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There have been thousands of oil and chemical spills in the waters in and around the United States, ranging from massive events like the BP Deepwater Horizon explosion to relatively small problems with fuel transfers. (1) The origins of petroleum spills can include sea vessels, drilling rigs, pipelines, terminals, tanker trucks, and service stations.
Petroleum spills often cause widespread damage to the environment; kill wildlife; contaminate the food chain; mar private and commercial property; pollute wells, aquifers, or other public water supplies; devastate coastal communities economically; close fisheries; and hobble tourism. (2)
One of the first major spills happened in 1969 in the Pacific Ocean near Santa Barbara, California, where a massive oil well blowout and the ensuing undersea faults resulted in the release into the environment of as much as 4.2 million gallons of crude oil, which traveled as far to the north as Pismo Beach and to Mexico in the south. (3)
Technology to assess the spill was limited at the time of the Santa Barbara blowout, and responders used a classified CIA U-2 spy plane to take aerial photographs, the first time one of the aircraft had been used for nonmilitary aerial photography. (4)
That environmental disaster — involving Union Oil’s “Platform A” — led to the creation of the National Environmental Policy Act, the Environmental Protection Agency, and National Marine Sanctuaries system. (5)
Ten years after Santa Barbara, in 1979, a 2-mile-deep exploratory well blew out in the Bay of Campeche in the Gulf of Mexico south of Texas. The drilling platform above the well, which was known as IXTOC I, caught fire and collapsed into the area of the wellhead, making it difficult to control the blowout. The well spilled 10,000 to 30,000 barrels a day until it was capped on March 23, 1980, nearly 10 months after it blew. (6)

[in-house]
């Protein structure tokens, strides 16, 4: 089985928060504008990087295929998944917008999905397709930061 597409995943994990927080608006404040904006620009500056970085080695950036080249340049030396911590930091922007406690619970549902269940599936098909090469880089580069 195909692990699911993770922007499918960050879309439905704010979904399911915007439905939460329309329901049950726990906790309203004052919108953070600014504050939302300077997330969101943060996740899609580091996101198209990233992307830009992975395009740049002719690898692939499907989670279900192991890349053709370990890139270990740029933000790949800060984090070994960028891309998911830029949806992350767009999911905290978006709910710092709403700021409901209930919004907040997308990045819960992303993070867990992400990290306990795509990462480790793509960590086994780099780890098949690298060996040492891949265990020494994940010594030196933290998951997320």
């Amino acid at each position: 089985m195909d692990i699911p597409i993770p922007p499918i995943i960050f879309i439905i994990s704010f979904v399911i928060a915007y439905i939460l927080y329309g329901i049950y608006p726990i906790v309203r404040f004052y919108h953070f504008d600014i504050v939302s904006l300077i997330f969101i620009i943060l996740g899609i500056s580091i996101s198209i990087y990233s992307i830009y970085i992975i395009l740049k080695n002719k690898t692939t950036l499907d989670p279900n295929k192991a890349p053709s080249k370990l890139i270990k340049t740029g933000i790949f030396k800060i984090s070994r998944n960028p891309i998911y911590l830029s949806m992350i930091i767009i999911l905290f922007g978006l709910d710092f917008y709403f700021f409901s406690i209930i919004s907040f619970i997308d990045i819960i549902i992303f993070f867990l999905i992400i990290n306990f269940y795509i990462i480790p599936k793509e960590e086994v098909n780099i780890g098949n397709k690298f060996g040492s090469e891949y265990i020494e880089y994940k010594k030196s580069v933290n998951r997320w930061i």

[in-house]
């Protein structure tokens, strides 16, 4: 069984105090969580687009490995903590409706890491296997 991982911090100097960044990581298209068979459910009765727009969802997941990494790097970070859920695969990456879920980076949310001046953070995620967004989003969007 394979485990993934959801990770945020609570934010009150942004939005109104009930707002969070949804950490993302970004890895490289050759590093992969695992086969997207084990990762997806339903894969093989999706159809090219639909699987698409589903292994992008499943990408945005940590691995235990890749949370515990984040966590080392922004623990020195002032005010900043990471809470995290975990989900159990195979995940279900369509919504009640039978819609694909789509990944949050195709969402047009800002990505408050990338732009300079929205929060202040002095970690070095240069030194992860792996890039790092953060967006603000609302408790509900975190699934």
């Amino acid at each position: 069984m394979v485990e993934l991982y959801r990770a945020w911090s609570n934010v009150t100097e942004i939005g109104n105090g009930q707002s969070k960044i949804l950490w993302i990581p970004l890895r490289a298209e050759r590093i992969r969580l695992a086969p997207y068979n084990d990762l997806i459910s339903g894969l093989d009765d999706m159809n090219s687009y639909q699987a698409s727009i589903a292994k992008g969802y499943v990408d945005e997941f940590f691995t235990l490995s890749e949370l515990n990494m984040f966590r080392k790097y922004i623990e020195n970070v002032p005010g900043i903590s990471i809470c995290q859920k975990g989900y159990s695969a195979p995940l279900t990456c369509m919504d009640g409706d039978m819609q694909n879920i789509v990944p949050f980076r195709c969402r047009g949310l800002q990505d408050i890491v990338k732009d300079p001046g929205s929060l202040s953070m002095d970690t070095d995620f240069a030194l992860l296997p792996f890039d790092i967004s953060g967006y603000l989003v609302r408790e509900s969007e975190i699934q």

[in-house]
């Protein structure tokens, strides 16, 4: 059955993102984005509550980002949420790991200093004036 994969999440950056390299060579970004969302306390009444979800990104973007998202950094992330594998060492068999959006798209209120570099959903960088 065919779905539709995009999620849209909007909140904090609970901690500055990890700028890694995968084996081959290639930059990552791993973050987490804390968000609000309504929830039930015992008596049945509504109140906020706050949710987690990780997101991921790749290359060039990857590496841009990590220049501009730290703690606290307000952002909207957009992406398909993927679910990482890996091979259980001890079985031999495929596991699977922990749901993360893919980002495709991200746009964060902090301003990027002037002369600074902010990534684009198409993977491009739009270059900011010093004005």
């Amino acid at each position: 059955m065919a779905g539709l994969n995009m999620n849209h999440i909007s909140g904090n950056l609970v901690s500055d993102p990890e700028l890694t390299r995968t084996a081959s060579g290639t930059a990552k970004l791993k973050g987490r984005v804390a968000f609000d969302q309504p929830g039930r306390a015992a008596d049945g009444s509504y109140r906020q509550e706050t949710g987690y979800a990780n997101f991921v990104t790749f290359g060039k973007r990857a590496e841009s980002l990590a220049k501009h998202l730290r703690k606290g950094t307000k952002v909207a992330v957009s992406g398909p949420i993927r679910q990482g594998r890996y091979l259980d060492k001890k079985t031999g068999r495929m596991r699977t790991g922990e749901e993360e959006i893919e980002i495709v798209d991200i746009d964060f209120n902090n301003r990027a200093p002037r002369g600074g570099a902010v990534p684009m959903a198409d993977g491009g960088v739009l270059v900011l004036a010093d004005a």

And a decade after IXTOC I, the Exxon Valdez tanker ran aground on a reef in Prince William Sound, Alaska, on March 24, 1989, spilling 10.9 million gallons of its 53-million-gallon cargo, ultimately staining more than 1,100 miles of Alaskan coastline. (7) Officials estimate that the spill killed 250,000 seabirds, 2,800 sea otters, 300 harbor seals, 250 bald eagles, 22 killer whales, and billions of salmon and herring eggs. (8)
Even 20 years after the Exxon Valdez, some beaches still had oil contamination from the spill and some species of wildlife had yet to fully recover. (9)
Exxon paid $1 billion in fines and restitution for the disaster and pleaded guilty to a misdemeanor charge of killing migratory waterfowl. The captain of the Valdez, Joseph Hazelwood, went on trial, where he was acquitted of three charges, including operating a vessel while intoxicated. He was convicted of a single misdemeanor charge, the negligent discharge of oil, and sentenced to 1,000 hours of community service and $50,000 restitution. But his conviction was later overturned because of a federal law granting immunity from prosecution to people who report spills. After running aground, Hazelwood had radioed the Coast Guard and said, “Evidently we’re leaking some oil and going to be here for a while.” (10)